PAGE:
According to Hindu mythological and philosophical traditions, Shiva is believed to be the destroyer of the Universe. This faith is further strengthened by stories which points out that Shiva dwells in the cremation grounds. Probably that is the reason why a ceremony where the Shiva lingam is smeared with ash collected from the cremation grounds. If you closely follow the significance of this ritual, it is evocative of the circle of life and death, which is a vital part of the Hindu mythology.

The Ash ritual

There's a dress code when attending the bhasm aarti where men must wear traditional dhoti and women must wear a sari.

Timings of the Temple

From the month Chaitra to Ashwin: (mid of April to October)
•    Morning Pooja: 7:00 AM - 7:30 AM
•    Mid-day Pooja: 10:00 AM - 10:30 AM
•    Evening Pooja: 5:00 PM - 5:30 PM
•    Aarti Shri Mahakal: 7:00 PM - 7:30 PM
•    Closing time: 11:00 PM

2. From the month Kartik to Falgun: (Mid October to March)
•    Morning Pooja: 7:30 AM - 8:00 AM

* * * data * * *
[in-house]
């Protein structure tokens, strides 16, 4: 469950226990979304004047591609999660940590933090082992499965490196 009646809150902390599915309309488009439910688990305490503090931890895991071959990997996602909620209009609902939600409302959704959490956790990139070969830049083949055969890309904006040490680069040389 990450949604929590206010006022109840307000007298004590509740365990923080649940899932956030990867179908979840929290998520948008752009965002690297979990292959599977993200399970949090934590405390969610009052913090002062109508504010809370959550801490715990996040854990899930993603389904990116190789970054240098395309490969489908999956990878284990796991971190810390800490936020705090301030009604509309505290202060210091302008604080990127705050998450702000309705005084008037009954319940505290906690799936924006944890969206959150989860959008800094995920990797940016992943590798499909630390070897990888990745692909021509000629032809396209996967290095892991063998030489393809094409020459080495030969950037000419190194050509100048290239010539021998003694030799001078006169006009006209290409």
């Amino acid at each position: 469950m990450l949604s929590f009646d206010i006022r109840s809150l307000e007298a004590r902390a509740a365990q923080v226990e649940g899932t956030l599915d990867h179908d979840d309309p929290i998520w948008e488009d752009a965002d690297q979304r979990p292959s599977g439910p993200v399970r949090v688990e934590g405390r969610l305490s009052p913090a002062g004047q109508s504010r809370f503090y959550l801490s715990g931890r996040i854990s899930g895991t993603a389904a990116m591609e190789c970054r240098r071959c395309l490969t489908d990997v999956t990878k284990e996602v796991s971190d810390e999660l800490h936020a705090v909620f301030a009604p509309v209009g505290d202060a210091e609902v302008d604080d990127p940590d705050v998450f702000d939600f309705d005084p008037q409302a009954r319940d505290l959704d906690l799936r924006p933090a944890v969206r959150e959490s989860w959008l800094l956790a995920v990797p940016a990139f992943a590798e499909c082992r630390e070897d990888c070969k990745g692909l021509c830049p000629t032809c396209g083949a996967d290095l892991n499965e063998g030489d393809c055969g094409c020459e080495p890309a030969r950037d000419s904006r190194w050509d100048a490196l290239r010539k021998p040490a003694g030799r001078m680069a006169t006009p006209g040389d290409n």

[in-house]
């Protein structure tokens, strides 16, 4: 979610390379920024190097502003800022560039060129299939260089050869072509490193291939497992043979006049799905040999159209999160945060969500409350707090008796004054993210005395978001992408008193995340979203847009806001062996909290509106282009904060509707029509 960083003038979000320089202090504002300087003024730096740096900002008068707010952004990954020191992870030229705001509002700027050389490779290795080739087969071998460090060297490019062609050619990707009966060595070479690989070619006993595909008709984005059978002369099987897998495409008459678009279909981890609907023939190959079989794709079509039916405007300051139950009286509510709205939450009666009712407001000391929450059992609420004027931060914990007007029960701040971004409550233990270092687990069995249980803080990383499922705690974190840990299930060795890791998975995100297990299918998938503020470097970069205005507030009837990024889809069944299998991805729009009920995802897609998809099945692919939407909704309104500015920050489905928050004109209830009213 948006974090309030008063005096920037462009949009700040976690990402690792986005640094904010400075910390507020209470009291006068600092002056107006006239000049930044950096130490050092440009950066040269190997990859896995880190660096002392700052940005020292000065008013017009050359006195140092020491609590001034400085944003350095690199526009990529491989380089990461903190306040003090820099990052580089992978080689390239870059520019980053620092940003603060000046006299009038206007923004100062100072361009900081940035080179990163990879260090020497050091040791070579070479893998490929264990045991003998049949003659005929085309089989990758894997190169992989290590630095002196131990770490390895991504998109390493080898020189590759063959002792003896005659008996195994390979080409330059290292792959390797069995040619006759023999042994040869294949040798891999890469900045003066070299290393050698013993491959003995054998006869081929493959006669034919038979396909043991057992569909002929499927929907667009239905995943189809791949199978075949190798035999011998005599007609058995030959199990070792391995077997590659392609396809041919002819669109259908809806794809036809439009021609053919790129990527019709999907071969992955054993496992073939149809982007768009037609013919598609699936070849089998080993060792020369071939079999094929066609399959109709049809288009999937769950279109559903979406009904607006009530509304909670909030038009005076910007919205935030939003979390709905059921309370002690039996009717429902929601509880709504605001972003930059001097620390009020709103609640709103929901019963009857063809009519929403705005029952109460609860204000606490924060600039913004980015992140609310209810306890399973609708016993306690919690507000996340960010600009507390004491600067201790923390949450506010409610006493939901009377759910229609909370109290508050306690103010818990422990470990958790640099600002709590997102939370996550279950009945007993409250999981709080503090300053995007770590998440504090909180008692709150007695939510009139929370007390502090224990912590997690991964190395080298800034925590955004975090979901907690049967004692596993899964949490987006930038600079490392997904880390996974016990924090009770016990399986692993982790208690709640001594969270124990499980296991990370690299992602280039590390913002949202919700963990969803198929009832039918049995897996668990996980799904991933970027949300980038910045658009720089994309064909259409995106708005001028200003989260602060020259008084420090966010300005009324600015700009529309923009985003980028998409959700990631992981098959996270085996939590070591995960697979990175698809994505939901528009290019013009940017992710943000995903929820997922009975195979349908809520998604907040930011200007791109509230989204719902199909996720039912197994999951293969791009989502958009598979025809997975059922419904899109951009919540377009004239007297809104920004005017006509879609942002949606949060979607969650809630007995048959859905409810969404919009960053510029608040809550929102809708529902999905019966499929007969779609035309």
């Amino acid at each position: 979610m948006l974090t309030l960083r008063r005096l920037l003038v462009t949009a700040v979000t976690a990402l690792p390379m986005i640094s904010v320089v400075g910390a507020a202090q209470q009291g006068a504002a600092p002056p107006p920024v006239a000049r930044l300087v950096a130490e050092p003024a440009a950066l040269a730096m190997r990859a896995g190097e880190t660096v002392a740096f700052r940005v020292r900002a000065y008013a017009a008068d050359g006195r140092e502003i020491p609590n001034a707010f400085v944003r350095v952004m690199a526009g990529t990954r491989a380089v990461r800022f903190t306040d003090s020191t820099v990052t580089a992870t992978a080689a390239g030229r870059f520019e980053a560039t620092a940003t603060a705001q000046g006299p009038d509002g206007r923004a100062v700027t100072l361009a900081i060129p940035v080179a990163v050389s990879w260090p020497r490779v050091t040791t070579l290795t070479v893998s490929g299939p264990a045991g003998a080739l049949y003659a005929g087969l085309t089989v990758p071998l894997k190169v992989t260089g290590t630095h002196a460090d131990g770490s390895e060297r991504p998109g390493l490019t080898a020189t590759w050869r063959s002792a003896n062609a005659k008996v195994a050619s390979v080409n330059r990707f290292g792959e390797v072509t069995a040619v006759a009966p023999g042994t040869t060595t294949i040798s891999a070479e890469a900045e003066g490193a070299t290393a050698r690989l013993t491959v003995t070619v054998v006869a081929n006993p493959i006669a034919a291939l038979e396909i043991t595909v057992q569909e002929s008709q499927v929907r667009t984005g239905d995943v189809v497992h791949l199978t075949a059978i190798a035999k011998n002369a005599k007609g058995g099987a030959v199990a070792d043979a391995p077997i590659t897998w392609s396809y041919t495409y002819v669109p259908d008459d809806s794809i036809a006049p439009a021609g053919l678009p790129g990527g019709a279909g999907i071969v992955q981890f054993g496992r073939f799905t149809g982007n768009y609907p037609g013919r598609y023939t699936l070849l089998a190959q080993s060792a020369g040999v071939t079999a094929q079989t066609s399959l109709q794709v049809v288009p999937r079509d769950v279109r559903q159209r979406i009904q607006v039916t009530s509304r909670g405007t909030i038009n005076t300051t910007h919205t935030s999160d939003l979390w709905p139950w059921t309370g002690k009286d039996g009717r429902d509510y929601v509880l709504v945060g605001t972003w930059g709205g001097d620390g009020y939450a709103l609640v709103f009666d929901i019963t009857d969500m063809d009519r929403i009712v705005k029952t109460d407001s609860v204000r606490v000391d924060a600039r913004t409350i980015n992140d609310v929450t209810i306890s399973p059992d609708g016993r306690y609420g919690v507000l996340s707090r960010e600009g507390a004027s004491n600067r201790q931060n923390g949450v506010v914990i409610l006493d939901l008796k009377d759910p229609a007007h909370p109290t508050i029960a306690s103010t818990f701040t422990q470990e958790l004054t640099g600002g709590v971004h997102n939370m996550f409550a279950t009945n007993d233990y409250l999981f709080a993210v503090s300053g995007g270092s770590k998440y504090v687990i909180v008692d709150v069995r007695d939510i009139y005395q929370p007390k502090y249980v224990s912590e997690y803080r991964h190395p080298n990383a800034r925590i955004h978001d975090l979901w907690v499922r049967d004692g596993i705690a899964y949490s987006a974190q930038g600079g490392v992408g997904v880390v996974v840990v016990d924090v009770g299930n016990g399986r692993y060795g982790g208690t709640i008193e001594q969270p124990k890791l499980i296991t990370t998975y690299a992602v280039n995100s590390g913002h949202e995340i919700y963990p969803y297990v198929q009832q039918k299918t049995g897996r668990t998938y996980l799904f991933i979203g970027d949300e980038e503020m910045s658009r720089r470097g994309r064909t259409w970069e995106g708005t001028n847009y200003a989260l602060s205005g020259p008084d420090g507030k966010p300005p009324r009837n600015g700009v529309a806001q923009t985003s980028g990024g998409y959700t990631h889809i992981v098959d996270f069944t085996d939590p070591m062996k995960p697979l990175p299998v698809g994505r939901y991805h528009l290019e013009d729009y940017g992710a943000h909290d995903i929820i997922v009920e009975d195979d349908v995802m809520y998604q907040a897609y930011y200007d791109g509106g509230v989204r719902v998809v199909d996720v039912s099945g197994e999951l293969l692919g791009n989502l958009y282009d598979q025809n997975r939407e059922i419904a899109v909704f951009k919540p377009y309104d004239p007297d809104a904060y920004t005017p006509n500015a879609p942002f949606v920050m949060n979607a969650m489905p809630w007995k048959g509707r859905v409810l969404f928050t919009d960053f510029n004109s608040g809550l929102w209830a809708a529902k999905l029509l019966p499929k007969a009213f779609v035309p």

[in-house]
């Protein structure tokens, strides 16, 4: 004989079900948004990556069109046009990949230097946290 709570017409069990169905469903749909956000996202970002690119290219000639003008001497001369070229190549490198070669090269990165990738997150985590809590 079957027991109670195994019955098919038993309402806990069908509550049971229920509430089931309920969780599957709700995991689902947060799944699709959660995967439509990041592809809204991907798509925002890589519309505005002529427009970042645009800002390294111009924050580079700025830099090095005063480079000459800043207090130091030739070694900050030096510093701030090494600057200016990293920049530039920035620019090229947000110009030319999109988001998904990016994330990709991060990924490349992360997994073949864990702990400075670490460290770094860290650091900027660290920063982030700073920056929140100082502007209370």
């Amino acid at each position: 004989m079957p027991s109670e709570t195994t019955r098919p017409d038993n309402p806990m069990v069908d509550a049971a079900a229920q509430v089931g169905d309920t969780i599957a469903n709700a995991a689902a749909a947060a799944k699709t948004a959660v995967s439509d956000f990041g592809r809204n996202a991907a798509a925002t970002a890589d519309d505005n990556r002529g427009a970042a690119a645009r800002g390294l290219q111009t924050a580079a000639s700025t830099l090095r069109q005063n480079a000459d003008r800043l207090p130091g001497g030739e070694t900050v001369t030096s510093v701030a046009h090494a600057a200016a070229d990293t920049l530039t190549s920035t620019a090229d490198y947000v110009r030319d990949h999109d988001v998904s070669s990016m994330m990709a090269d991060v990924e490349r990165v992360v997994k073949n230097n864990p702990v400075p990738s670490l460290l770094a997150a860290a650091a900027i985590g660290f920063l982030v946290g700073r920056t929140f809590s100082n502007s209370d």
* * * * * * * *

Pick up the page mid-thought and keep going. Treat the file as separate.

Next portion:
•    Mid-day Pooja: 10:30 AM - 11:00 AM
•    Evening Pooja: 5:30 PM - 6:00 PM
•    Aarti Shri Mahakal: 7:30 PM - 8:00 PM
•    Closing time: 11:00 PM

Staying Near Mahakaleshwar Mandir, Ujjain

For those are interested to stay at the temple, the Pandit Shree Surya Narayan Vyas Dharmshala and the Shree Mahakal Dharmshala are the two perfect options. Both of them can be reserved online through the official website of the temple. Apart from these two, there are plenty of other decent lodging options that are easily accessible to the temple and other attractions of the city.

Chants of praises to the Lord, along with the chatters, little shops, amazing colour and vibrancy in the ambience around the temple will give you the perfect image of a traditional India. If not offering prayers, the shutterbugs can capture the semi-urban life of the country.

See More in Ujjain:

Mangalnath Mandir - Mars’ Birthplace

Jantar Mantar - The Oldest Observatories of the Five Observatories in India

Harsiddhi Mandir

Kaal Bhairav - The Guardian to the Ujjain City